The first automobile in T&T rolled ashore in 1900–a Locomobile Runabout, which was basically a two-seat horseless carriage powered by a small steam engine.Following closely on the exciting new technology trends of the time, there were soon many other cars on the streets when these were still toys of the wealthy, being both expensive to acquire and complex to maintain.In 1908 Henry Ford introduced his immortal Tin Lizzie, the Model T. Cheap thanks to innovative design and economised production lines, the first of these cars hit Trinidad in 1912, when a fleet was imported, by Yldefonso De Lima of jewelry-store fame, to operate as taxis. The fare from Port-of-Spain to Mt St Benedict, for instance, was $8, a substantial sum equal to the monthly wage of a labourer. JN Harriman and Co, one of the oldest emporiums in the land and owned by the Boos family, sold Model Ts for a while, but in March 1919 a young Englishman named Charles McEnearney stepped into the picture and acquired the sole dealership for the Ford brand in Trinidad.
Originally a purchasing agent sourcing coconuts for the Schweppes beverage company, Charles saw the rapid industrialisation of the island with its oil economy as an opportunity and began sales on Richmond Street in Port-of-Spain in a small way. San Fernando was the next frontier, in 1922, with a single-car showroom on Mucurapo Street in 1922; and the cocoa boomtown of Sangre Grande a year later in partnership with George De Nobriga.The Model T, in Trinidad as in the rest of the world, dominated the roads. Aside from its rugged simplicity, it was offered in numerous body-styles including pickup truck, delivery van and sporty roadster right up to the end of production in 1927, when over 15 million had been sold.In 1931 the Richmond Street headquarters was expanded but the piece de resistance came in 1936, when a grand art-deco showroom was opened on Royal Road in San Fernando. Designed by John Guppy, the impressive fa�ade incorporated a V8 logo which alternatively represented a tribute to King Edward VIII or else the mighty flathead V8 engine which made Ford a performance legend.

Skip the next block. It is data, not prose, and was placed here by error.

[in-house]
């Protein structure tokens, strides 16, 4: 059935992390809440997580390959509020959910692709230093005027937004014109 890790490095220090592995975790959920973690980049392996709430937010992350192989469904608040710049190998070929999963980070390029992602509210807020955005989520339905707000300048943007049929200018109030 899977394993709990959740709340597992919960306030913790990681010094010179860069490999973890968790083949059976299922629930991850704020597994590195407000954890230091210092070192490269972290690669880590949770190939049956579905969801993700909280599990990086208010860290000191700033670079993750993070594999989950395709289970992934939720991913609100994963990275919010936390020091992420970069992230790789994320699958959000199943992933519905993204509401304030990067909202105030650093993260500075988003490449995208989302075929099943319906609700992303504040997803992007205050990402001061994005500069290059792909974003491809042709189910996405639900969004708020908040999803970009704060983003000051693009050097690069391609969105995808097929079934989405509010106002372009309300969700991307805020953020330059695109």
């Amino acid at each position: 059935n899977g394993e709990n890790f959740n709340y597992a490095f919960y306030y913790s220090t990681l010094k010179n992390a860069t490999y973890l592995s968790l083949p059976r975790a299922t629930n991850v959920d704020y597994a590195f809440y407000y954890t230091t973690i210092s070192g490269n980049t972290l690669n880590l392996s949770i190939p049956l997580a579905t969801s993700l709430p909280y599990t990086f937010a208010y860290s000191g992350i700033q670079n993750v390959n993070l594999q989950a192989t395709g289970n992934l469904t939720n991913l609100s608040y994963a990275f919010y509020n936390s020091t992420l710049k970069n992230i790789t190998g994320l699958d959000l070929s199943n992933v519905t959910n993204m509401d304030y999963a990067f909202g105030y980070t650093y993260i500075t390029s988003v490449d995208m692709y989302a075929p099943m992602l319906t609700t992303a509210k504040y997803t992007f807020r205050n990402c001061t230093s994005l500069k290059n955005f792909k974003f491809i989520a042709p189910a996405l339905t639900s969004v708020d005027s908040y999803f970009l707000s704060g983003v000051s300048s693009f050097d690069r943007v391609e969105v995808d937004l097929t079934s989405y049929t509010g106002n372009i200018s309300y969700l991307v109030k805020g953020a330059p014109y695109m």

The years of World War II from 1939-45 were a challenge, since the Ford factories had stopped assembling cars and had turned to making war vehicles and implements. Moreover, spare parts and car tyres were restricted as imports. After the war ended, sales resumed and thrived, a new branch being opened in Scarborough, Tobago in 1950 with smaller English Fords such as the Prefect gradually replacing the American models which had hitherto been the mainstay.After Independence in 1962 a new government regimen was implemented to assemble cars locally. Charles McEnearney and Co rose to the challenge and partnered with H E Robinson and Co,(importer for Rootes and BMC cars) to establish an assembly plant in Tumpuna.Charles McEnearney and Co became part of the Alstons Group in 1968. Before its closure in the 1990s, more than 100,000 vehicles were assembled at this plant. In 1975 Conrad O'Brien was appointed managing director, having begun his career at the firm in 1948 as a salesman.A new horizon rose with the assembly of the Japanese-sourced Ford Laser, which was destined to become a successful rival to the now dominant Japanese brands in the market. A further foray into Japanese cars came with the addition of the Daihatsu marque in the 1980s.
The year 1989 saw the merger of McEnearney and H E Robinson, which brought the Honda, Mitsubishi and Land Rover brands into the fold. Faltering vehicle sales in the recession of the decade saw Conrad O'Brien negotiating with Anthony N Sabga, and McEnearney-Alstons became part of the Ansa McAl group.Logistic difficulties in the 1980s saw the Ford name vanish from the market only to make a grand resurgence in 1996 with a revitalisation of the brand that paired dynamic new cars with an aggressive marketing campaign, thus firmly re-establishing the footing of one of the oldest existing automotive icons in Trinidad, still under the aegis of the company that was one of its earliest representatives.Charles McEnearney and Co still exists as part of the Ansa Automotive Group and has extended its reach into Barbados and the Eastern Caribbean, as well as being noted as the dealer for many prestigious brands of vehicles, including BMW (Oxford Motors), Land Rover and Jaguar.